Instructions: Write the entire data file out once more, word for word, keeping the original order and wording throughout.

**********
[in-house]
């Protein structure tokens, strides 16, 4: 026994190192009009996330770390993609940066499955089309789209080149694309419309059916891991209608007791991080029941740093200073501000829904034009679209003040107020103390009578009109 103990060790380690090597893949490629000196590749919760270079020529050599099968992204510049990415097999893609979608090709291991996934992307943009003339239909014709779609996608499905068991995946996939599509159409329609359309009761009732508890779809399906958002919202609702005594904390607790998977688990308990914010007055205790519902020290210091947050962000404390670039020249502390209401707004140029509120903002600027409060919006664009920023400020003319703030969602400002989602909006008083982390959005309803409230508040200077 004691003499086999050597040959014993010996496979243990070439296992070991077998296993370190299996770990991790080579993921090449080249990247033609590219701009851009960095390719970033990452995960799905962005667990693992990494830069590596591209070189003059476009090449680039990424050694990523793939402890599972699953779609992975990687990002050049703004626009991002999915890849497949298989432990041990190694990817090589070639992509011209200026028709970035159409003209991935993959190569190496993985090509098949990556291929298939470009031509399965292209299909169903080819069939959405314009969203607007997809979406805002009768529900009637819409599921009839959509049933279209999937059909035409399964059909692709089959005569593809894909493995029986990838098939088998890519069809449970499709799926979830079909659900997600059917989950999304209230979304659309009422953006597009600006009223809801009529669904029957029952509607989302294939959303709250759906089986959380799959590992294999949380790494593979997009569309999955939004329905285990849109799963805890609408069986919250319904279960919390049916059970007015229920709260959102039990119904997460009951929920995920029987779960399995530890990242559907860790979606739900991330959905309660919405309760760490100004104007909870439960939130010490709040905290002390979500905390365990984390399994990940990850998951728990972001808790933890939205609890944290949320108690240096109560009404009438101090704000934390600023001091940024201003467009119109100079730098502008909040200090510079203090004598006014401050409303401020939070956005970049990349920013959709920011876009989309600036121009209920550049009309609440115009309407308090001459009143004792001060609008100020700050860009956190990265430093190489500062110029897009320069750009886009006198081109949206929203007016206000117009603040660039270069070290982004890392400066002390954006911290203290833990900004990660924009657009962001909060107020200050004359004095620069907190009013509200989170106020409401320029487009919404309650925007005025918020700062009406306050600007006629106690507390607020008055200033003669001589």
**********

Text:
[in-house]
């Protein structure tokens, strides 16, 4: 026994190192009009996330770390993609940066499955089309789209080149694309419309059916891991209608007791991080029941740093200073501000829904034009679209003040107020103390009578009109 103990060790380690090597893949490629000196590749919760270079020529050599099968992204510049990415097999893609979608090709291991996934992307943009003339239909014709779609996608499905068991995946996939599509159409329609359309009761009732508890779809399906958002919202609702005594904390607790998977688990308990914010007055205790519902020290210091947050962000404390670039020249502390209401707004140029509120903002600027409060919006664009920023400020003319703030969602400002989602909006008083982390959005309803409230508040200077 004691003499086999050597040959014993010996496979243990070439296992070991077998296993370190299996770990991790080579993921090449080249990247033609590219701009851009960095390719970033990452995960799905962005667990693992990494830069590596591209070189003059476009090449680039990424050694990523793939402890599972699953779609992975990687990002050049703004626009991002999915890849497949298989432990041990190694990817090589070639992509011209200026028709970035159409003209991935993959190569190496993985090509098949990556291929298939470009031509399965292209299909169903080819069939959405314009969203607007997809979406805002009768529900009637819409599921009839959509049933279209999937059909035409399964059909692709089959005569593809894909493995029986990838098939088998890519069809449970499709799926979830079909659900997600059917989950999304209230979304659309009422953006597009600006009223809801009529669904029957029952509607989302294939959303709250759906089986959380799959590992294999949380790494593979997009569309999955939004329905285990849109799963805890609408069986919250319904279960919390049916059970007015229920709260959102039990119904997460009951929920995920029987779960399995530890990242559907860790979606739900991330959905309660919405309760760490100004104007909870439960939130010490709040905290002390979500905390365990984390399994990940990850998951728990972001808790933890939205609890944290949320108690240096109560009404009438101090704000934390600023001091940024201003467009119109100079730098502008909040200090510079203090004598006014401050409303401020939070956005970049990349920013959709920011876009989309600036121009209920550049009309609440115009309407308090001459009143004792001060609008100020700050860009956190990265430093190489500062110029897009320069750009886009006198081109949206929203007016206000117009603040660039270069070290982004890392400066002390954006911290203290833990900004990660924009657009962001909060107020200050004359004095620069907190009013509200989170106020409401320029487009919404309650925007005025918020700062009406306050600007006629106690507390607020008055200033003669001589």